We all get nervous or anxious from time to time. Often, after we hit the gym or call a friend, this anxiety will go away with no problem. Some anxiety is normal and even helpful in keeping us alert, motivating us to solve problems, and spurring us into action. But sometimes it builds, becomes constant, and begins to interfere with our daily lives, our relationships, and our overall health. At that point, the anxiety is no longer functional or something that will disappear after an hour at the gym – it may in fact be an anxiety disorder that requires professional treatment.
For some people, recognizing and accepting that they have an anxiety disorder can be very difficult because of all the false beliefs they carry about it. At Alvarado Parkway Institute in San Diego, we want to help remove some of the stigma and spread a little truth about anxiety disorders. Take a look below where we debunk some of the biggest myths about anxiety.
Anxiety myth #1: Anxiety isn’t real.
Fact: For people who worry here and there but can easily assuage their worry with a calming bath or a walk in nature, it can seem easy to dismiss anxiety as a “mere” symptom of stress. But anxiety disorder is a very real illness in which the anxiety is both extreme and debilitating. It can be diagnosed and treated.
Anxiety myth #2: Only weak people have anxiety.
Fact: We all have fears, and those fears don’t make us weak. A person can be strong in every way and still have anxiety triggered by say, a fear of small spaces. To define that entire person based on their anxiety is counterfactual and denies everything else that makes them who they are.
Anxiety myth #3: Anxiety is the result of trauma.
Fact: There is no single situation or condition that causes anxiety disorders. Although traumatic life experience can result in anxiety, it is not the only factor that does. Anxiety can also be the result of heredity and brain chemistry in combination with other environmental triggers that differ from one person to the other. These triggers are not always traumatic incidents.
Anxiety myth #4: Real anxiety is uncommon.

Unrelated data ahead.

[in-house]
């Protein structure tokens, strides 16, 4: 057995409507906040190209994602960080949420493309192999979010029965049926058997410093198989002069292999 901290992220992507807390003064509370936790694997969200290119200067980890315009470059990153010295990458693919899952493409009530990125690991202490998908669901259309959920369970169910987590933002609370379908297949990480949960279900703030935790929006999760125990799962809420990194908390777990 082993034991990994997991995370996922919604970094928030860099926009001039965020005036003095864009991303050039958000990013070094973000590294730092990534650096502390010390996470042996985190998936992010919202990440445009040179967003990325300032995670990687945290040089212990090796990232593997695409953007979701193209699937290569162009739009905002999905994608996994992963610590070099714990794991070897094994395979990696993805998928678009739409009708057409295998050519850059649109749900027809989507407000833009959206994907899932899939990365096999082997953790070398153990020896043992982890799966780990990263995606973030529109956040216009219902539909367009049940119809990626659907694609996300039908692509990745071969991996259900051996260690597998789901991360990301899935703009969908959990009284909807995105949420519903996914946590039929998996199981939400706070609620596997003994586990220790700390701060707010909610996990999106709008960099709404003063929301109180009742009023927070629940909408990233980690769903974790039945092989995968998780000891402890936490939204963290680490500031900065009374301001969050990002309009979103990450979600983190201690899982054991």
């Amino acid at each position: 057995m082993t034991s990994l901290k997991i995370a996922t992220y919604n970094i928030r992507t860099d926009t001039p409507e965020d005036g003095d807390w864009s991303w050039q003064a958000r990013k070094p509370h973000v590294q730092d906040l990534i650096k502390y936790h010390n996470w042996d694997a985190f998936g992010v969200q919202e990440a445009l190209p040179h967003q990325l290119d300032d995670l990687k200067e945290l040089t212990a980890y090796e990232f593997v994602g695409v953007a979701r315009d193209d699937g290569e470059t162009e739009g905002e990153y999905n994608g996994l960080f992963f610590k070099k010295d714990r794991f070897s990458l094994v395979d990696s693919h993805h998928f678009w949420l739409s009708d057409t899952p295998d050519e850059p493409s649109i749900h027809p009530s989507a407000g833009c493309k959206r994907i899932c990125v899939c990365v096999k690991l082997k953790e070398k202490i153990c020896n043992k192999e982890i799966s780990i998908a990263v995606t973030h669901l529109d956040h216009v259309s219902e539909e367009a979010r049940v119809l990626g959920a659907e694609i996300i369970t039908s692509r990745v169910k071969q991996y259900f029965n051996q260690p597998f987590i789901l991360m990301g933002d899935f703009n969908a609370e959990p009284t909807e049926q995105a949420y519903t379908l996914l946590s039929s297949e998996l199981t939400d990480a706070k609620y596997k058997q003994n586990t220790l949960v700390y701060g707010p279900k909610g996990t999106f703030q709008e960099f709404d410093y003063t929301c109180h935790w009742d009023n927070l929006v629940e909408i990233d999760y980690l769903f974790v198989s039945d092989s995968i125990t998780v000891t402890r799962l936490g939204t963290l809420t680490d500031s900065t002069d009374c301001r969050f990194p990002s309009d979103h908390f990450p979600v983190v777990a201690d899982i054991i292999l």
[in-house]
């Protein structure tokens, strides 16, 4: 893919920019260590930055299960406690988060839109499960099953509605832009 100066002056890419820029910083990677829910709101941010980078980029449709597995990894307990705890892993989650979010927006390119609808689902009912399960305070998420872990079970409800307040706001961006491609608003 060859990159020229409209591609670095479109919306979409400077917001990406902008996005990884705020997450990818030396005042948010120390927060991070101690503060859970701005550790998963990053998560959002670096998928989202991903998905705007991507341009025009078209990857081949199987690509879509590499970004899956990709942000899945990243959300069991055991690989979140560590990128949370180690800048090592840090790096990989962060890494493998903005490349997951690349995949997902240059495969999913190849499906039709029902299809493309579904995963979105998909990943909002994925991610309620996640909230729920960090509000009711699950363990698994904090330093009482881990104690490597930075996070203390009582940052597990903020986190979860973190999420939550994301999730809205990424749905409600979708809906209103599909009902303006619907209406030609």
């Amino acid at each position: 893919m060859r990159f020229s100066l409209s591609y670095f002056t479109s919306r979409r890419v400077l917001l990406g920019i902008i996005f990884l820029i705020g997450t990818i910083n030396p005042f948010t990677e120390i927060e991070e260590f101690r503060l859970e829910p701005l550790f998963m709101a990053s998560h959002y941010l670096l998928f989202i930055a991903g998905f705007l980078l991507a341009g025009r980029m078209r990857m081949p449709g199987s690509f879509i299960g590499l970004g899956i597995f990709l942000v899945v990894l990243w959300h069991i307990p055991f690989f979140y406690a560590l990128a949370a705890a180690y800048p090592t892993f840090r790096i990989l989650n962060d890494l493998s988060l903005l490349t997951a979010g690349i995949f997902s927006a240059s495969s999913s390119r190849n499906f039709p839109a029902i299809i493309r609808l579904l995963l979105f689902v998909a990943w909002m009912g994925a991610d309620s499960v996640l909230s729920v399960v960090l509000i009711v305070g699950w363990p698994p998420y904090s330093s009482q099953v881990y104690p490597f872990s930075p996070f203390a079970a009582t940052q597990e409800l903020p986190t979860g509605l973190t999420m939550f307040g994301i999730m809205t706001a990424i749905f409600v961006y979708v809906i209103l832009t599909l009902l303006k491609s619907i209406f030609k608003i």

Fact: Millions of Americans live with some form of anxiety. In fact, according the National Institute of Mental Health (NIMH) one in five people experience some type of anxiety disorder in any given year. Some of the most frequent types of anxiety include social phobia, generalized anxiety, separation anxiety, panic disorder, agoraphobia, post-traumatic stress disorder, and obsessive-compulsive disorder.
Anxiety myth #5: People with anxiety should avoid stressful situations.
Fact: The habit of avoiding the things that cause anxiety (crowds, spiders, open space, etc.) actually works to reinforce the anxiety. Many mental health professionals believe that the more a person learns to cope with (rather than avoid) the things that stress them out, the more they are able to master their fears and phobias.
Anxiety myth #6: Anxiety will go away if you don’t dwell on it.
Fact: If left untreated, anxiety disorder can lead to depression and addiction. It won’t go away on its own. Those who attempt to ignore their anxiety often self-medicate with drugs and alcohol. Although it may seem to smooth out the rough edges in the moment, eventually substance abuse and its symptoms result in even more anxiety.
Anxiety myth #7: People with anxiety are just high-strung.
Fact: People with anxiety disorder need help overcoming their condition. Although to others, it may seem like a matter of just being high-strung, or just needing to “snap out of it,” learning to manage an anxiety disorder often requires the care of a mental health professional.
We can help.
If you’re experiencing debilitating anxiety, either generalized or from a specific fear or phobia, we can help you. Anxiety disorder is a treatable condition, and at Alvarado Parkway Institute in San Diego, we treat all kinds of anxiety disorders. We will tailor a treatment program specifically to help you manage your condition so you can get on with living a beautiful and abundant life.
To schedule a consultation, fill out the contact form on our website or give us a call today. Our crisis line is available 24 hours a day: 619-667-6125.